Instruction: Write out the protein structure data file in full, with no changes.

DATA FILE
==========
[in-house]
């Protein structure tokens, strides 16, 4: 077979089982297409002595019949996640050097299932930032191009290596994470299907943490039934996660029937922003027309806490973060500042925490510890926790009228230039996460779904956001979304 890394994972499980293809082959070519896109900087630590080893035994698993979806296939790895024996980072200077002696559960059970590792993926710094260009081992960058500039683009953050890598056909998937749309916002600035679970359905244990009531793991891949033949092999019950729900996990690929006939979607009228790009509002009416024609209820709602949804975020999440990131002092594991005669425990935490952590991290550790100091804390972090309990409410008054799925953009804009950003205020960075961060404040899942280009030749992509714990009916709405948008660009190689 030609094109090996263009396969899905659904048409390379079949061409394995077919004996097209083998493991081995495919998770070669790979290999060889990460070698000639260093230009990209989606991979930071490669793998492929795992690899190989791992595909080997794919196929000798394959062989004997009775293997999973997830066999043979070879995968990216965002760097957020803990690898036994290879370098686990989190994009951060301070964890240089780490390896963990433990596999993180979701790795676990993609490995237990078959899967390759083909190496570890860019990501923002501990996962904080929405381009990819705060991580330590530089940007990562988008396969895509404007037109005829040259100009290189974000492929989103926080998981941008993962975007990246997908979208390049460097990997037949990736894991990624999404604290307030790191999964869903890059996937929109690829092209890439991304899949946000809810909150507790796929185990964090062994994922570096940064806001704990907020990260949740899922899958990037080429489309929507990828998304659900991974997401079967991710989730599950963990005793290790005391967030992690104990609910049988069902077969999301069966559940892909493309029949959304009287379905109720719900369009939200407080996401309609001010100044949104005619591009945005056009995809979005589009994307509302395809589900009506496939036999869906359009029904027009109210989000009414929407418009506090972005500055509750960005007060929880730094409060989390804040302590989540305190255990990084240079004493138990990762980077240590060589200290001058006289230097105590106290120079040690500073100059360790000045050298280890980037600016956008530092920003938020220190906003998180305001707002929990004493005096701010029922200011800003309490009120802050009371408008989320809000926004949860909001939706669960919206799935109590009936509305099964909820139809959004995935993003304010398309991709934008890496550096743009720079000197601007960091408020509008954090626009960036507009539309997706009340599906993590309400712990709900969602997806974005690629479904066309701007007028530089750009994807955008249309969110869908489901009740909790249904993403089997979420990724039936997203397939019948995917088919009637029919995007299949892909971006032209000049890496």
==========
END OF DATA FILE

[in-house]
């Protein structure tokens, strides 16, 4: 077979089982297409002595019949996640050097299932930032191009290596994470299907943490039934996660029937922003027309806490973060500042925490510890926790009228230039996460779904956001979304 890394994972499980293809082959070519896109900087630590080893035994698993979806296939790895024996980072200077002696559960059970590792993926710094260009081992960058500039683009953050890598056909998937749309916002600035679970359905244990009531793991891949033949092999019950729900996990690929006939979607009228790009509002009416024609209820709602949804975020999440990131002092594991005669425990935490952590991290550790100091804390972090309990409410008054799925953009804009950003205020960075961060404040899942280009030749992509714990009916709405948008660009190689 030609094109090996263009396969899905659904048409390379079949061409394995077919004996097209083998493991081995495919998770070669790979290999060889990460070698000639260093230009990209989606991979930071490669793998492929795992690899190989791992595909080997794919196929000798394959062989004997009775293997999973997830066999043979070879995968990216965002760097957020803990690898036994290879370098686990989190994009951060301070964890240089780490390896963990433990596999993180979701790795676990993609490995237990078959899967390759083909190496570890860019990501923002501990996962904080929405381009990819705060991580330590530089940007990562988008396969895509404007037109005829040259100009290189974000492929989103926080998981941008993962975007990246997908979208390049460097990997037949990736894991990624999404604290307030790191999964869903890059996937929109690829092209890439991304899949946000809810909150507790796929185990964090062994994922570096940064806001704990907020990260949740899922899958990037080429489309929507990828998304659900991974997401079967991710989730599950963990005793290790005391967030992690104990609910049988069902077969999301069966559940892909493309029949959304009287379905109720719900369009939200407080996401309609001010100044949104005619591009945005056009995809979005589009994307509302395809589900009506496939036999869906359009029904027009109210989000009414929407418009506090972005500055509750960005007060929880730094409060989390804040302590989540305190255990990084240079004493138990990762980077240590060589200290001058006289230097105590106290120079040690500073100059360790000045050298280890980037600016956008530092920003938020220190906003998180305001707002929990004493005096701010029922200011800003309490009120802050009371408008989320809000926004949860909001939706669960919206799935109590009936509305099964909820139809959004995935993003304010398309991709934008890496550096743009720079000197601007960091408020509008954090626009960036507009539309997706009340599906993590309400712990709900969602997806974005690629479904066309701007007028530089750009994807955008249309969110869908489901009740909790249904993403089997979420990724039936997203397939019948995917088919009637029919995007299949892909971006032209000049890496």